Nothing to be feared from advances in farm technology

Nothing to be feared from advances in farm technology

This article was first published in the Western Morning News on 22 November 2017 and is reproduced by kind permission.

Technology is advancing at a terrifying pace and it is hard to see what areas of our lives will not be influenced by it in the very near future – driverless cars, delivery drones, computers that can turn off the lights in your house and tell you what to do next and even the world of dating is not what it used to be!

Farming is seen by many as a steady, traditional industry, but even in agriculture technology is developing rapidly. Some may see the advance of technology as something to fear, something which will leave workers out of work or detract from its natural roots, but others think of it as an exciting new world, where the opportunities are boundless and technology can raise standards and increase efficiencies.

One such thinker is Roger Prior of Masons Kings and so I went to meet him at his Chudleigh depot for a chat.

Roger left the city in 2005 and seized the opportunity to acquire James Mason Limited, agricultural engineers with the assistance of Richard Cobb, one of my partners at Michelmores.

Since then, the annual turnover of Masons Kings, with its three depots across the South west, has grown from £6m to £26m today.

Masons Kings is committed to agriculture, selling high end machinery, parts and equipment and providing bespoke support and service to its customers 365 days a year.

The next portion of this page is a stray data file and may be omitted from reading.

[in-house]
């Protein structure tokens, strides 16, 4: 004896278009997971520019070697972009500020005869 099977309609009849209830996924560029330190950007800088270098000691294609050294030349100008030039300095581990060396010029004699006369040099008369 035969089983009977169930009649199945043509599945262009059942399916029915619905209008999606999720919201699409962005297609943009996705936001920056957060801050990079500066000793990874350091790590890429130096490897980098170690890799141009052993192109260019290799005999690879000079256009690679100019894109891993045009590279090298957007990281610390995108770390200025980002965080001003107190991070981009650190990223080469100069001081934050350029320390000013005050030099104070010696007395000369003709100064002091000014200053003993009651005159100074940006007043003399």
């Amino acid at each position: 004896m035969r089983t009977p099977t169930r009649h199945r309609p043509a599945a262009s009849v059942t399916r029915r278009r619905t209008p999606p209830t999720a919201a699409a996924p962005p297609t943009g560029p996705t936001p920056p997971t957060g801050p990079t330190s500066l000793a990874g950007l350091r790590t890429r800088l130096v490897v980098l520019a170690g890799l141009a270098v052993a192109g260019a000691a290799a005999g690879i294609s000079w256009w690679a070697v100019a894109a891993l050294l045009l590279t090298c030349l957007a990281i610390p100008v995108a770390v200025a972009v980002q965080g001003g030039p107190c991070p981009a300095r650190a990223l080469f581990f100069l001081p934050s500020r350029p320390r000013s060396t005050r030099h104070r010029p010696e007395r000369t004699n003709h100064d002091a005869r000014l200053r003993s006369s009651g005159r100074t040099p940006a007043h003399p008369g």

Roger is evidently proud of Masons Kings and was keen to tell me how far his staff would go to ensure that customers were back up and running as quickly as possible in the event of mechanical failure. He recounted the tale of when a tractor replacement gearbox had to be transported over from Germany in the back of a caravan so that it could be delivered to the customer and installed as quickly as possible to ensure that the customer was back up and running.

Roger explained some of the exciting on-farm services that his company can help deliver though their FarmSight service. This includes yield maps produced by combines, which can inform the farmer where to apply fertilisers and sprays to best effect and the use of GPS driven tractors, ensuring that tractors can be positioned to 2mm accuracy.

He also talked about how machines on farms across the region are linked up to his service depots via JD Link so that they can monitor their performance using real time machine and filed data, often delivering support before the farmer even knows that there is a problem.

These systems and advances in technology provide the farming industry with modern solutions to age old problems, driving efficiencies and reducing waste.

In a world where we need to produce more food in a more environmentally sensitive way whilst keeping the cost to the consumer down and when the future of agricultural subsidies is uncertain, efficiency is the only way to keep businesses afloat and therefore technology is going to be ever more important in achieving those efficiencies and maximising farm profits.

And it is businesses like Masons Kings that can help to support the industry through these uncertain times by introducing and optimising technology.

However, it struck me that success not only lies with the technology but also with good old fashioned customer service; something which endures the passing of time and which we can all appreciate.

Roger’s team is expert at delivering cutting edge support to their customers, whilst equally adept at creating a solution to a problem by taking an old piece of metal and fashioning it into something that works.

Agriculture may be facing many uncertainties and challenges in this pre-Brexit era, but it is a fantastic and diverse industry with deep routed traditions and culture but which is also at the cutting edge of technology. For those who are brave and open to challenge and change, it offers a bright and exciting future.

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